Saturday, November 26, 2016

My list is more fairer than your list

Mark Thoma at the Fiscal Times, doing the economists mea culpa:
After the positive employment report last week, we are hearing that faster wage growth may be “around the corner.” This is not the first time this hope has been raised, but workers have not yet realized significant gains. Will this time be different? The average hourly wage is up 2.6 percent relative to a year ago, and there are some signs of wage acceleration in recent months. However, part of the increase appears to be a shift from health care benefits to wages so the gains up to this point have not been as large as statistics on wage growth alone suggest.
If there is acceleration in wage growth that is not offset by a further decline in benefits, it would certainly be a welcome change from the wage stagnation and rising inequality that workers have experienced in recent decades. But faster wage growth won’t solve the problem of rising inequality on its own. We have had many periods over the last several decades when wages began growing faster as the economy reached full employment, yet inequality continued to increase.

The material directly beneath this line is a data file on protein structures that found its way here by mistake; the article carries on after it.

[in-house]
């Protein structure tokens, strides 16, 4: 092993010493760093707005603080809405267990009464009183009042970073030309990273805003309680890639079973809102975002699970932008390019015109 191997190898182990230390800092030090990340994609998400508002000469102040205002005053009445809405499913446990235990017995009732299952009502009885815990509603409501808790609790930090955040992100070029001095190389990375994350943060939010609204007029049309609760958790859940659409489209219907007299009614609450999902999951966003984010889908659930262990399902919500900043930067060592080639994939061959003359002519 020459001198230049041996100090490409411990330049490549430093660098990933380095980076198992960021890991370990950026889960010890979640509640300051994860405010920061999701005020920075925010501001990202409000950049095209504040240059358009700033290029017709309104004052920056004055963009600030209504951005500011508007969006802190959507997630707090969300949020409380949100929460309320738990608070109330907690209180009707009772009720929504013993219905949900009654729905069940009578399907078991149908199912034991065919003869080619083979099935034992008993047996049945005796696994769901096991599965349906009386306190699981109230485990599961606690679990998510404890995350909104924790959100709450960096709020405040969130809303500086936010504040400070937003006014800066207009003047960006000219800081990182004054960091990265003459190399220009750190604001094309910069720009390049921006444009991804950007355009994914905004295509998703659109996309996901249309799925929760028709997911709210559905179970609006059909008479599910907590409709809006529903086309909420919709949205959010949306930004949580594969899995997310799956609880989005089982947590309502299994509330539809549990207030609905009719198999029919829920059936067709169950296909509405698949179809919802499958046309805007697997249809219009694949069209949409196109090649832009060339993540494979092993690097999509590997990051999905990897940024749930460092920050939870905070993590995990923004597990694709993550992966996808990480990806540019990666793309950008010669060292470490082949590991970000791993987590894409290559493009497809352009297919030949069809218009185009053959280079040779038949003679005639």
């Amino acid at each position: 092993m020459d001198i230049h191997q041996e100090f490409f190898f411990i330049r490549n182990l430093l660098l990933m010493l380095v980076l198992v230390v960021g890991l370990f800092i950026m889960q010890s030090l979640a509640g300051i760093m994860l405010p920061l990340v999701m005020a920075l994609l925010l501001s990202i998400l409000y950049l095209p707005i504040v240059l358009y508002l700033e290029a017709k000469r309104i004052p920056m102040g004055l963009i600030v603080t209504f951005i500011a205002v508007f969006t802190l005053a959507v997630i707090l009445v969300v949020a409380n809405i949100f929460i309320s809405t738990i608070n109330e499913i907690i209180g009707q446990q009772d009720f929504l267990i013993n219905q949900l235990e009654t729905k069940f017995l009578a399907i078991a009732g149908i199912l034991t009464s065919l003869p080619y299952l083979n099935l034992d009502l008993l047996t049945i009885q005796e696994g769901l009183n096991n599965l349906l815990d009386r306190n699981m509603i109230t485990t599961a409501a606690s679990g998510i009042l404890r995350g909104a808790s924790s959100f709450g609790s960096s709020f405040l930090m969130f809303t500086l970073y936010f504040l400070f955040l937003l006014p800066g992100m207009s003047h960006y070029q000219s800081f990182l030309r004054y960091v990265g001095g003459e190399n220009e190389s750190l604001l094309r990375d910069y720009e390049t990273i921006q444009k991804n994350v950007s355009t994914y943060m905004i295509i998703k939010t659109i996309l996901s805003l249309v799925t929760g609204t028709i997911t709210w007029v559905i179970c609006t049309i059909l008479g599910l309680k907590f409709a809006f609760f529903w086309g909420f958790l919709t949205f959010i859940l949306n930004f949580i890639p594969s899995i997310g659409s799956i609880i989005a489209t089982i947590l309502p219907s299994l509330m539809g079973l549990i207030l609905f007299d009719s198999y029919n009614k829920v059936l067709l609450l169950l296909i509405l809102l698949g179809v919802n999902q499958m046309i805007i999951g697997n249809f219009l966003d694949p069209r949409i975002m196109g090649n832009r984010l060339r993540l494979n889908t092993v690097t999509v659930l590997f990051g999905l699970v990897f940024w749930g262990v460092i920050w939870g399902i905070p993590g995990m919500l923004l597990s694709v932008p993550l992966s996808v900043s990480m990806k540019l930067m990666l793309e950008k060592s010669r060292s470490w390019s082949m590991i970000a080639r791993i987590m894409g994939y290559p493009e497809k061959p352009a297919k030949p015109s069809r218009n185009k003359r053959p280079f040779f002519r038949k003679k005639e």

Readthe aticler, my bot found yhe 'list of more fairer things' at paragraph 10 and 11.

I will put up a quick one.

How do we know that medical care is more fairer than food more fairer than housing and all equally fairer among generation?  I can give you trades where  a parent would forgo six months of health care if it got their children a down payment on a home.  We can go all magic walrus and claim that at infinity, they all fairer stuff have the same priority.  I don't have that luxury, I have to compare your list of more fairer with the other person's list of more fairer.

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